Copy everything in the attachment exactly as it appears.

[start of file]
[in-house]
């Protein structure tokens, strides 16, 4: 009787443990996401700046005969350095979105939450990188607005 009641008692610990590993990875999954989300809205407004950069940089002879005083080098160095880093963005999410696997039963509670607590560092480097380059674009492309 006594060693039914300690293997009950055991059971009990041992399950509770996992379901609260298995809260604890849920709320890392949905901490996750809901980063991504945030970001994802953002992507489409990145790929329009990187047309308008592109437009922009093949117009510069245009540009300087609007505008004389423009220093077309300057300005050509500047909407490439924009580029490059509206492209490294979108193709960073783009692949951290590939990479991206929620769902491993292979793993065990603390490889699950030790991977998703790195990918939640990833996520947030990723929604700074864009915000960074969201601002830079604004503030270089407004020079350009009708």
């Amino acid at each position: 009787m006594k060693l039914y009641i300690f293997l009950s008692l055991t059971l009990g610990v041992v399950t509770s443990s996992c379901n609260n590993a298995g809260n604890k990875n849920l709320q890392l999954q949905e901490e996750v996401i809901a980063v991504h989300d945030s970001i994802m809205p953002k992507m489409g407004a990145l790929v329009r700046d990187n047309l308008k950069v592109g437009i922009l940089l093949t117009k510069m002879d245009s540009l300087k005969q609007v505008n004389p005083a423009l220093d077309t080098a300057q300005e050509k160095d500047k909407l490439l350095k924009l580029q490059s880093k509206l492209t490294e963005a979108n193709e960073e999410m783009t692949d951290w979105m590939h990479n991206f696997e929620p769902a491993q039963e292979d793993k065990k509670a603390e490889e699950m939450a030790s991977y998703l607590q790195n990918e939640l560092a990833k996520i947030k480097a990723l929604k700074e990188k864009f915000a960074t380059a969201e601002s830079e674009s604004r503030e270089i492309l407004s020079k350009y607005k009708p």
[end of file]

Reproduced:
[in-house]
């Protein structure tokens, strides 16, 4: 009787443990996401700046005969350095979105939450990188607005 009641008692610990590993990875999954989300809205407004950069940089002879005083080098160095880093963005999410696997039963509670607590560092480097380059674009492309 006594060693039914300690293997009950055991059971009990041992399950509770996992379901609260298995809260604890849920709320890392949905901490996750809901980063991504945030970001994802953002992507489409990145790929329009990187047309308008592109437009922009093949117009510069245009540009300087609007505008004389423009220093077309300057300005050509500047909407490439924009580029490059509206492209490294979108193709960073783009692949951290590939990479991206929620769902491993292979793993065990603390490889699950030790991977998703790195990918939640990833996520947030990723929604700074864009915000960074969201601002830079604004503030270089407004020079350009009708």
């Amino acid at each position: 009787m006594k060693l039914y009641i300690f293997l009950s008692l055991t059971l009990g610990v041992v399950t509770s443990s996992c379901n609260n590993a298995g809260n604890k990875n849920l709320q890392l999954q949905e901490e996750v996401i809901a980063v991504h989300d945030s970001i994802m809205p953002k992507m489409g407004a990145l790929v329009r700046d990187n047309l308008k950069v592109g437009i922009l940089l093949t117009k510069m002879d245009s540009l300087k005969q609007v505008n004389p005083a423009l220093d077309t080098a300057q300005e050509k160095d500047k909407l490439l350095k924009l580029q490059s880093k509206l492209t490294e963005a979108n193709e960073e999410m783009t692949d951290w979105m590939h990479n991206f696997e929620p769902a491993q039963e292979d793993k065990k509670a603390e490889e699950m939450a030790s991977y998703l607590q790195n990918e939640l560092a990833k996520i947030k480097a990723l929604k700074e990188k864009f915000a960074t380059a969201e601002s830079e674009s604004r503030e270089i492309l407004s020079k350009y607005k009708p």